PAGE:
John Thomas "Mac" McAleese, MM (25 April 1949 – 26 August 2011) was a Scottish soldier who took part in several late 20th century conflicts with the British Army's Royal Engineers and the Special Air Service Regiment, including the storming of the Iranian Embassy in London during a hostage taking siege incident in May 1980.

 

McAleese was born in Stirling, Scotland, on 25 April 1949 and grew up in Laurieston, Falkirk.

 

He joined the Royal Engineers in 1969, aged 20, and in 1973 passed the All Arms Commando Course (AACC), which earned him the green beret and transferred to 59 Independent Commando, Royal Engineers.

 

In 1978 he transferred into the Special Air Service Regiment. He was a lance corporal in 1980, serving in Pagoda Troop, 'B' Squadron, 22 SAS Regiment, Rusty Firmin led the "Blue Team" in the storming of the Iranian Embassy in London during a hostage siege on 5 May 1980.  

 

John McAleese, the man in black, in charge of the infamous balcony led a four man assault team, he was the first man in when the SAS stormed the Iranian embassy in London in May 1980, beamed live on television, putting an end to six days of tension in which the building was held by terrorists who had taken hostages. Millions of viewers watched as McAleese, in black overalls, balaclava and gas mask, carrying a submachine gun and grenades, blew in a window with a small charge. Stun grenades and CS gas canisters followed.  His team helped rescue the hostages and saved lives.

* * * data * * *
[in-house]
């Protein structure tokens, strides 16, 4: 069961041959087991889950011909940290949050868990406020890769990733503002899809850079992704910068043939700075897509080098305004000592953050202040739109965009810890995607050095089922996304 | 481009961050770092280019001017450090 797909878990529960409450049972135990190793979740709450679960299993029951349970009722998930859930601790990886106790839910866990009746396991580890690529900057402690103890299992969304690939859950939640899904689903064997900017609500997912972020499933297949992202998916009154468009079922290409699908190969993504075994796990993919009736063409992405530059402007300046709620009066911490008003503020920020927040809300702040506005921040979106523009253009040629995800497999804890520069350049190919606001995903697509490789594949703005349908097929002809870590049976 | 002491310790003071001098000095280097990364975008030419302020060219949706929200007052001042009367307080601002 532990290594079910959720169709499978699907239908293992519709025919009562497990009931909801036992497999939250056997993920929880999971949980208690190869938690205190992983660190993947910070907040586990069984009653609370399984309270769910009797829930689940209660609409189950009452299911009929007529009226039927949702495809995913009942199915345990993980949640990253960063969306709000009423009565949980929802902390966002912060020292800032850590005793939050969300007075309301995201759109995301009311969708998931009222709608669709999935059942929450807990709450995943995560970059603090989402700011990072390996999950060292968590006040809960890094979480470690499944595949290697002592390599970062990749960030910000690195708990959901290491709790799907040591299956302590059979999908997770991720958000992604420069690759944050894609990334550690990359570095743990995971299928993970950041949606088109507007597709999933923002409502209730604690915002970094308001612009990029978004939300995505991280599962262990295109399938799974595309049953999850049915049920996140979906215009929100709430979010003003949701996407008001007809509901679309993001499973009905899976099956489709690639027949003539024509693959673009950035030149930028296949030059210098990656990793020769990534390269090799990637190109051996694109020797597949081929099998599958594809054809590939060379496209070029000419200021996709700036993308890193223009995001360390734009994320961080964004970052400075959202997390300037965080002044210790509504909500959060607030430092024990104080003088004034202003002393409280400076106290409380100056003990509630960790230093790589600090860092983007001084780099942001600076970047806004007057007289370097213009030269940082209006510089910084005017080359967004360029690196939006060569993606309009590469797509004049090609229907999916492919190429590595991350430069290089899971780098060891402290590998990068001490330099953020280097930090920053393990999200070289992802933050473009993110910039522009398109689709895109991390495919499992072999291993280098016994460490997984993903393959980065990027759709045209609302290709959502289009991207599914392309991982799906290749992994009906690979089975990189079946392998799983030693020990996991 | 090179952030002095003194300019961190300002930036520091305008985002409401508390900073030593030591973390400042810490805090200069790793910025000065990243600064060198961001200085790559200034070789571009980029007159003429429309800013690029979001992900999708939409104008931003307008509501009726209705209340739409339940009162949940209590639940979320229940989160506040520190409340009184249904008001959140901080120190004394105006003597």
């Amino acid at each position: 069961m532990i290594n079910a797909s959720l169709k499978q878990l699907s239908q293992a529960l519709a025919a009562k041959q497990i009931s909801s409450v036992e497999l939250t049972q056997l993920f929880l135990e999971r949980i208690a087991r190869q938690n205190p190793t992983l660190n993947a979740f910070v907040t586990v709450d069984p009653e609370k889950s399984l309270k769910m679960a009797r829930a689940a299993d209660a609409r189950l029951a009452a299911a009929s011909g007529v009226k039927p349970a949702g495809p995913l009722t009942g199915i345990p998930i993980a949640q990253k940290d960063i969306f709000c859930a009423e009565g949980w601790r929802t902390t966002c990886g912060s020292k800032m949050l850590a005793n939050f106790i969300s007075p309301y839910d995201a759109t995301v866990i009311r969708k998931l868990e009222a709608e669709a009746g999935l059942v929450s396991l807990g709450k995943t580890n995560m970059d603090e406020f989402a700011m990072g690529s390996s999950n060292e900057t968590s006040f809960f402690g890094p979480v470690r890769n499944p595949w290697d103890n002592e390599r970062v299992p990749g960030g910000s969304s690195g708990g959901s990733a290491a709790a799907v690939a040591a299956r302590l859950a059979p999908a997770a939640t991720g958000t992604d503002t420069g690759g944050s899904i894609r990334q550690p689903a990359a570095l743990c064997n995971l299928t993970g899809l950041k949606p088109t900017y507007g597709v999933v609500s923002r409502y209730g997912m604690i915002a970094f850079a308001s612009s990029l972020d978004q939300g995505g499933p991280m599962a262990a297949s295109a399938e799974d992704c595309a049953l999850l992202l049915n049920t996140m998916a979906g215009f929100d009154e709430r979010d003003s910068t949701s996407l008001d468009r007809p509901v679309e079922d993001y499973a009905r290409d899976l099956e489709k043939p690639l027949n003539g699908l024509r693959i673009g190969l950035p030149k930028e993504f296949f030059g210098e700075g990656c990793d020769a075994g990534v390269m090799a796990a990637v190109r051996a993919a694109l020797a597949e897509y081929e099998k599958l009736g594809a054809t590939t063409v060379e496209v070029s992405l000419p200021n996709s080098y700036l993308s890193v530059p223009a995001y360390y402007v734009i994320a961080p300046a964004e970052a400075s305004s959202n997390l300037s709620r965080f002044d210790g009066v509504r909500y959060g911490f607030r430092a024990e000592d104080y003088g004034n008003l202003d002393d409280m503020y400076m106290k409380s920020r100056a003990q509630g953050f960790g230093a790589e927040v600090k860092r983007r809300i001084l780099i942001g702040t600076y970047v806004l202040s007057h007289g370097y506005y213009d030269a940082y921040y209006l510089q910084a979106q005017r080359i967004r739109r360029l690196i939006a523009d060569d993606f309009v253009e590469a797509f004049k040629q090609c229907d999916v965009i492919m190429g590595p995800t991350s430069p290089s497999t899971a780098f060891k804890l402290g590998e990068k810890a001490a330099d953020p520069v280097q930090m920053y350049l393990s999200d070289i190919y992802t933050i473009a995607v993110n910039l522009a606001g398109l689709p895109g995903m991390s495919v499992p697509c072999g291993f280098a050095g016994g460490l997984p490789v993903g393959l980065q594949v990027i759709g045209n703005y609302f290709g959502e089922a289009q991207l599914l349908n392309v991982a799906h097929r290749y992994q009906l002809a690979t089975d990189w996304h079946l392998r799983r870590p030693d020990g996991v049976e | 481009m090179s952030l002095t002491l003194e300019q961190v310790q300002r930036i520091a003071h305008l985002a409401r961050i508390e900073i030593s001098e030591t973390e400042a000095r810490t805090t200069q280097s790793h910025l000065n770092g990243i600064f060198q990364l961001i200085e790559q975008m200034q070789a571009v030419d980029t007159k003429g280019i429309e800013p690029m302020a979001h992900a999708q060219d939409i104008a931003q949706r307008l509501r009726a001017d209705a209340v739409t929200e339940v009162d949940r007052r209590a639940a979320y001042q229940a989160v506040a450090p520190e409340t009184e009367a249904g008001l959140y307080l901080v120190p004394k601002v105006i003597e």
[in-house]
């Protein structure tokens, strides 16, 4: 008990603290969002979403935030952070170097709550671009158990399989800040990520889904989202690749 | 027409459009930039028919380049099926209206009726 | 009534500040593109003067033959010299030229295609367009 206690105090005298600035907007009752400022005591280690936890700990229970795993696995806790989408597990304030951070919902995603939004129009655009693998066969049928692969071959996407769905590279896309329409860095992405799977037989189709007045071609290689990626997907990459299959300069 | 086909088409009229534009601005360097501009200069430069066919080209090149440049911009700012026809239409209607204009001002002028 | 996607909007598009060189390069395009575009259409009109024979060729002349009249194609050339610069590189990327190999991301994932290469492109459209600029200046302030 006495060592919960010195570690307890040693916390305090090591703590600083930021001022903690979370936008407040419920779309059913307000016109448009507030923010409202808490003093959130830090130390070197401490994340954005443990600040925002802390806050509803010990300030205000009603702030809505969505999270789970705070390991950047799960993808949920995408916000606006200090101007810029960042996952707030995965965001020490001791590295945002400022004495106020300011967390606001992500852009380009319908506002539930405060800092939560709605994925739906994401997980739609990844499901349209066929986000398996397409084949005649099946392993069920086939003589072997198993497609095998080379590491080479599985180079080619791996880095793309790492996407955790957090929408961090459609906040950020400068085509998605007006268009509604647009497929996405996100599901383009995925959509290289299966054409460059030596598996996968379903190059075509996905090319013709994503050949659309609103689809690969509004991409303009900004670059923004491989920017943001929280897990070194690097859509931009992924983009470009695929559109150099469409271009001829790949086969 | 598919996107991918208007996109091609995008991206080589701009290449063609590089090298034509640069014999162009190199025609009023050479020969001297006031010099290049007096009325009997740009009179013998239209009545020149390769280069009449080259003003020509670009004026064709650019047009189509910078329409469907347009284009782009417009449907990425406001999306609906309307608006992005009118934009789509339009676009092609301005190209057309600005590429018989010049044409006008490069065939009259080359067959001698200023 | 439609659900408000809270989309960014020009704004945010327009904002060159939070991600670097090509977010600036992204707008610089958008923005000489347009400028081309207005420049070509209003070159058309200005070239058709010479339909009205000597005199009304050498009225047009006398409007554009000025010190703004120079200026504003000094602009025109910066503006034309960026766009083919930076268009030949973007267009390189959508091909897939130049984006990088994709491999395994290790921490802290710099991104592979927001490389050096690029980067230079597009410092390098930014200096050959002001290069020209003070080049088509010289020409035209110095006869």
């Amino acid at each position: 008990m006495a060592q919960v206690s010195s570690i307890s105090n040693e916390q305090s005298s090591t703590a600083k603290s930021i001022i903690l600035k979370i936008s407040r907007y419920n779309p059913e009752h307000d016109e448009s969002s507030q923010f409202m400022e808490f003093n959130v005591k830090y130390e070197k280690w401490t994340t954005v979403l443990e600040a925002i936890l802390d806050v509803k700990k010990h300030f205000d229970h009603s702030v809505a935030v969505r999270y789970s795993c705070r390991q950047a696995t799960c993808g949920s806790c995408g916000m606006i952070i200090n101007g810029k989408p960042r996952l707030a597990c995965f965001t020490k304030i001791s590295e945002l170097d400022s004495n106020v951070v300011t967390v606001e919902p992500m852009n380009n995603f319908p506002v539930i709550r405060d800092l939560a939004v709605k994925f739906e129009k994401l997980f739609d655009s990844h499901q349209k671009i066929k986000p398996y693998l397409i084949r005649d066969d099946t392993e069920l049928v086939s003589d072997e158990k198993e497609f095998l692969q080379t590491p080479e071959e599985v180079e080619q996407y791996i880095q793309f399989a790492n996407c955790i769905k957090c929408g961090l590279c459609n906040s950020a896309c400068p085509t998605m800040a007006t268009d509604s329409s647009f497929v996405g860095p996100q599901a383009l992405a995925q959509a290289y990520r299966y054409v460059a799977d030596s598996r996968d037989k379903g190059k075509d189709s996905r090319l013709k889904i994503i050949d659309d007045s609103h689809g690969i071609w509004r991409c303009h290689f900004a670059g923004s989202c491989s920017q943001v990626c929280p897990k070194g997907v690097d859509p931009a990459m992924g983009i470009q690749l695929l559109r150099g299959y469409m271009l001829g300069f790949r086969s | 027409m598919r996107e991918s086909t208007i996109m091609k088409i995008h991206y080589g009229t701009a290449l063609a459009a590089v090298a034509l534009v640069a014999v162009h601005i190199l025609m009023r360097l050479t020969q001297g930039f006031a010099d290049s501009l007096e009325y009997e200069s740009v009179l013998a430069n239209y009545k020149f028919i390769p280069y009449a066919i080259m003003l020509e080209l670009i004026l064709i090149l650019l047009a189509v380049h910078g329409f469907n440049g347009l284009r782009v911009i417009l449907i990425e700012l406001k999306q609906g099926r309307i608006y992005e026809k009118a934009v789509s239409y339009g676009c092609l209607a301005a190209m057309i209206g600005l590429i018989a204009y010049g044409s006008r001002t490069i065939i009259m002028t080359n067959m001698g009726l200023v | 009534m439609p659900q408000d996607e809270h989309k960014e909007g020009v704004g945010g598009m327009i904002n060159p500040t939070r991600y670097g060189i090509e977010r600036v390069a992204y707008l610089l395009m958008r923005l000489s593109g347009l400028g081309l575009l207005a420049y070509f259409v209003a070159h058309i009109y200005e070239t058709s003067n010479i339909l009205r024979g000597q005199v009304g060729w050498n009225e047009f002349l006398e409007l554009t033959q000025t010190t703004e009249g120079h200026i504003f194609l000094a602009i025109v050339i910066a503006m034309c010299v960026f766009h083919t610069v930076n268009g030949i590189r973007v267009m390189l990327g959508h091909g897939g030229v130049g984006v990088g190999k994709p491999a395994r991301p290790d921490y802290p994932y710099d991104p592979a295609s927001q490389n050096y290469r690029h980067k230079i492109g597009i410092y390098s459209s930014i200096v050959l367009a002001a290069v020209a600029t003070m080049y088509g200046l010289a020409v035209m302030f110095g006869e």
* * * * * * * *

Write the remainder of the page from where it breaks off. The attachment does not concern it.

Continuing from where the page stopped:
McAleese fought in the Falklands War in 1982, he was awarded the Military Medal for gallantry during tours of Northern Ireland. He also served as a bodyguard for three Prime Ministers of the United Kingdom. He was discharged from the British Army on 8 February 1992 with the senior non-commissioned officer the rank of staff sergeant.

                                    "Who Dares Wins"

JOHN'S STORY

 

After leaving the British Army McAleese worked for a short while as the landlord of a Hereford public house, was employed as a security contractor in conflicts in Iraq and Afghanistan, and became an advisor/interviewee on several British television programmes examining the working practices of British Special Forces soldiering. He sold his British Army service medals for an undisclosed sum to the Lord Ashcroft Collection. He appeared in the BBC produced television documentary series 'SAS Survival Secrets' (2003), detailing the organizational structure of the Special Air Service Regiment and the nature of the military and security roles in which it is used.

 

McAleese died on 26 August 2011 of a heart attack in his sleep at the age of 62. His funeral was held at Hereford Cathedral. He was survived by his wife, a daughter by his first marriage, and two children by his second marriage.